Wednesday, September 7, 2011
Mich. governor signs 48-month welfare limit
LANSING, Mich. (AP) — Gov. Rick Snyder on Tuesday signed into law a stricter, four-year lifetime limit on cash welfare benefits, prompting advocates for the poor to warn that tens of thousands of residents will find themselves without cash assistance on Oct. 1.
Michigan's first-year Republican chief executive said the state will offer exemptions to the limit for those with a disability who can't work, those who care for a disabled spouse or child and those who are 65 or older and don't qualify for Social Security benefits or receive very low benefits.
Some recipients who are the victims of domestic violence also may be temporarily exempted.
"We are returning cash assistance to its original intent as a transitional program to help families while they work toward self-sufficiency," Snyder said in a statement. He noted that the state still will help the poor by offering food stamps, health care coverage through Medicaid, child care and emergency services.
Then-Gov. Jennifer Granholm, a Democrat, signed a bill that created a four-year limit starting in 2007. But that law exempted many welfare recipients, including those whose caseworkers said they were making progress toward finding employment.
The 2010 election of Snyder and the simultaneous Republican takeover of the Michigan House gave the GOP a free hand to set its own course on public assistance.
The change gives Michigan the Midwest's toughest welfare time limit, according to a survey by The Detroit News. It said there are five-year limits in Illinois, Iowa, Minnesota, Missouri, Ohio and Wisconsin. Indiana has a two-year limit for adults — but none for children.
Gilda Jacobs of the Michigan League for Human Services said she expects about 41,000 people to lose their cash assistance payments on Oct. 1 when the state's new budget year begins. That includes 29,700 children, according to the Michigan Department of Human Services.
"We're very, very concerned," Jacobs said. "As the days go by, new people will be meeting the 48-month limit. ... More will be falling off that cliff."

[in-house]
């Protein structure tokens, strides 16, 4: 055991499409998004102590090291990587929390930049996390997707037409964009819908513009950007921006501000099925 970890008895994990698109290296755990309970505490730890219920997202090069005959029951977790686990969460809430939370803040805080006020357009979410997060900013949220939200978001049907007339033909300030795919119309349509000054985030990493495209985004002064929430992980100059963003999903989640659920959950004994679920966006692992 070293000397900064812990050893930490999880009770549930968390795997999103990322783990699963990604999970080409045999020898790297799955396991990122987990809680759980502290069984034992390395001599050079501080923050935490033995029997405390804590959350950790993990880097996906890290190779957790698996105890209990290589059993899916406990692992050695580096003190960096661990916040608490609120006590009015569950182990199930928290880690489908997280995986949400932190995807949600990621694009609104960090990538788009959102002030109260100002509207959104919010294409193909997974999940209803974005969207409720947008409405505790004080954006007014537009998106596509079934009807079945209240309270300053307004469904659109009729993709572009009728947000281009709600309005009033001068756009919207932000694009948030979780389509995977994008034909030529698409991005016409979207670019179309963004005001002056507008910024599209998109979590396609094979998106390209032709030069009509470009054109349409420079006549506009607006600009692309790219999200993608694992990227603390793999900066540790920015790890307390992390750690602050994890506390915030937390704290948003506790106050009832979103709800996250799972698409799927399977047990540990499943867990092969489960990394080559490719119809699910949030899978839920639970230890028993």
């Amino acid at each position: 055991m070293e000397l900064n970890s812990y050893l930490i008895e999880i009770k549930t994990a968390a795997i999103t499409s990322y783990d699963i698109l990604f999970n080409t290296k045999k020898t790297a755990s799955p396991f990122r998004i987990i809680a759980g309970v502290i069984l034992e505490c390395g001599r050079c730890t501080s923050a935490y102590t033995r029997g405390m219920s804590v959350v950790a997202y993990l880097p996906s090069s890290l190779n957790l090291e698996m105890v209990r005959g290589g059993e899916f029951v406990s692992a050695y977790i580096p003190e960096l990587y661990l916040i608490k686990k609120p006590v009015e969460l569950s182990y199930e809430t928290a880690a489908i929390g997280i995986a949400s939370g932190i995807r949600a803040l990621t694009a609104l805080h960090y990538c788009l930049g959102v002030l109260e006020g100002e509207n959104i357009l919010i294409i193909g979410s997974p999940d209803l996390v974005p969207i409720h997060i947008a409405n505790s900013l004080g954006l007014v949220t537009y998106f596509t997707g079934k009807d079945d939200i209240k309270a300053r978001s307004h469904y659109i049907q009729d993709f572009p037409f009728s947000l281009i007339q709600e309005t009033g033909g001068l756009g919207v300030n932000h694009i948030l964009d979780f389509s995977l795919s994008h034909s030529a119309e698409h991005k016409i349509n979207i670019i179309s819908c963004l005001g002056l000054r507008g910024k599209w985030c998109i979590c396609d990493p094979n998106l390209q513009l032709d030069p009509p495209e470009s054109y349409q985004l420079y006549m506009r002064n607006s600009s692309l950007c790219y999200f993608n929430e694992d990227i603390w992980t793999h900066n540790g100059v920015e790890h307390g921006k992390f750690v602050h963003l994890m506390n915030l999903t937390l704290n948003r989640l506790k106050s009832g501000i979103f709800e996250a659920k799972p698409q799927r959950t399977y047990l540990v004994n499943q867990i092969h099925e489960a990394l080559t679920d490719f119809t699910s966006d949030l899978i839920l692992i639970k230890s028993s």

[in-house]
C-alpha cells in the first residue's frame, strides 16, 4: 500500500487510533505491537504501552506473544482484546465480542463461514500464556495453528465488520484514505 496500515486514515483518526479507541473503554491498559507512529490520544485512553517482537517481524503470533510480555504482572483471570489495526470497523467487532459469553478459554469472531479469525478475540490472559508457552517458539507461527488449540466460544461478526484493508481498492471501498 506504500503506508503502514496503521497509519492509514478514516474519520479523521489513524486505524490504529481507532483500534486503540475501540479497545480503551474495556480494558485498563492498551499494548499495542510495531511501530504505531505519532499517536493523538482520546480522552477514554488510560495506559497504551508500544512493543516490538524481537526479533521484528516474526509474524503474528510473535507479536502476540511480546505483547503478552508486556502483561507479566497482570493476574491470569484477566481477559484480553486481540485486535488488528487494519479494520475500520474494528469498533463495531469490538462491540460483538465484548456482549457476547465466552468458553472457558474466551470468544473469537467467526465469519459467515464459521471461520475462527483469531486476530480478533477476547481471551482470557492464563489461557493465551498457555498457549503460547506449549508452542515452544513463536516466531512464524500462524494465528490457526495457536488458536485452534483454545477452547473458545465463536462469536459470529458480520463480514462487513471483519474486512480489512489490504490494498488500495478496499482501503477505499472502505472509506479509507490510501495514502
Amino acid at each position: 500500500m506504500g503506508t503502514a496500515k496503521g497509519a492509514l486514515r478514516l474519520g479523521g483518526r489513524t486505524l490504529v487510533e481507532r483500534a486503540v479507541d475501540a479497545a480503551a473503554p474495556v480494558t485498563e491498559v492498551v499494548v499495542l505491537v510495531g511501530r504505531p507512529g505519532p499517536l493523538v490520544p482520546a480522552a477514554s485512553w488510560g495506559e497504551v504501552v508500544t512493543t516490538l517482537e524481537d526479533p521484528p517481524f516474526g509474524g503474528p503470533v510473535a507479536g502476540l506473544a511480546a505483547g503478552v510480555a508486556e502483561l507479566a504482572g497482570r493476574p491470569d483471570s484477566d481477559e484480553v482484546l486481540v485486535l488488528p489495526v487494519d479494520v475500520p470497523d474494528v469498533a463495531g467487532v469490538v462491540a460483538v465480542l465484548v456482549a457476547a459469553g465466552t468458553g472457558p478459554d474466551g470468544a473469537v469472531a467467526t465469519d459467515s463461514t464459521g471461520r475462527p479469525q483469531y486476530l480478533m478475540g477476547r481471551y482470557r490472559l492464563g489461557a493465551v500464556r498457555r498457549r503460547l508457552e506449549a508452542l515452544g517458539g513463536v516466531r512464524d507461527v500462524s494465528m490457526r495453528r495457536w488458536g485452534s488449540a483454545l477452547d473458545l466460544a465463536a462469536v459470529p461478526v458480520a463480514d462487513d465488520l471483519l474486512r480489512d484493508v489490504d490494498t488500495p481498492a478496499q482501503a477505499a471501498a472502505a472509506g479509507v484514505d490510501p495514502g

The new law will reduce the number of children and adults receiving cash assistance by nearly a fifth, from more than 221,000 to around 180,000. Enforcing a four-year limit will save the state more than $60 million annually, according to a House Fiscal Agency analysis.
Jacobs said it's hard to see how 11,000 adults will find a job when Michigan's July unemployment rate was 10.9 percent, tied with South Carolina for third-highest in the nation.
"We still have to preserve a safety net for people who, through no fault of their own, can't find a job," she said, noting that most cash assistance goes to help poor residents pay their rent. "There's obviously a lot of anxiety out there. Folks aren't sure exactly what this means to them."
State officials say they're working with nonprofit organizations to direct welfare recipients to other services and provide a "soft landing" as they lose benefits. Recipients will be connected with other resources, given housing and job placement assistance for up to three months beyond October and mentored by trained job navigators.
"Michigan continues to face financial challenges, and the fiscal reality is that we cannot afford to provide lifetime cash assistance to recipients who are able to work," Health and Human Services director Maura Corrigan said in a statement. "Enforcing lifetime limits for cash assistance ensures that available funds are targeted toward those recipients who need a helping hand while they find employment."
Michigan ranked 38th in child poverty for 2009, defined as income below $21,756 for a family of two adults and two children. About 23 percent of Michigan's children lived in poverty in 2009, compared with 20 percent nationally. In 2000, only 14 percent of Michigan children lived in poverty. The average age of a child in a family receiving cash assistance is around 7 years old.
Snyder, a Republican, has said reducing the number of children living in poverty is a priority of his administration.
The Michigan Catholic Conference has objected to the four-year limit. The conference said the effect will be felt for years by society and by children who lose services.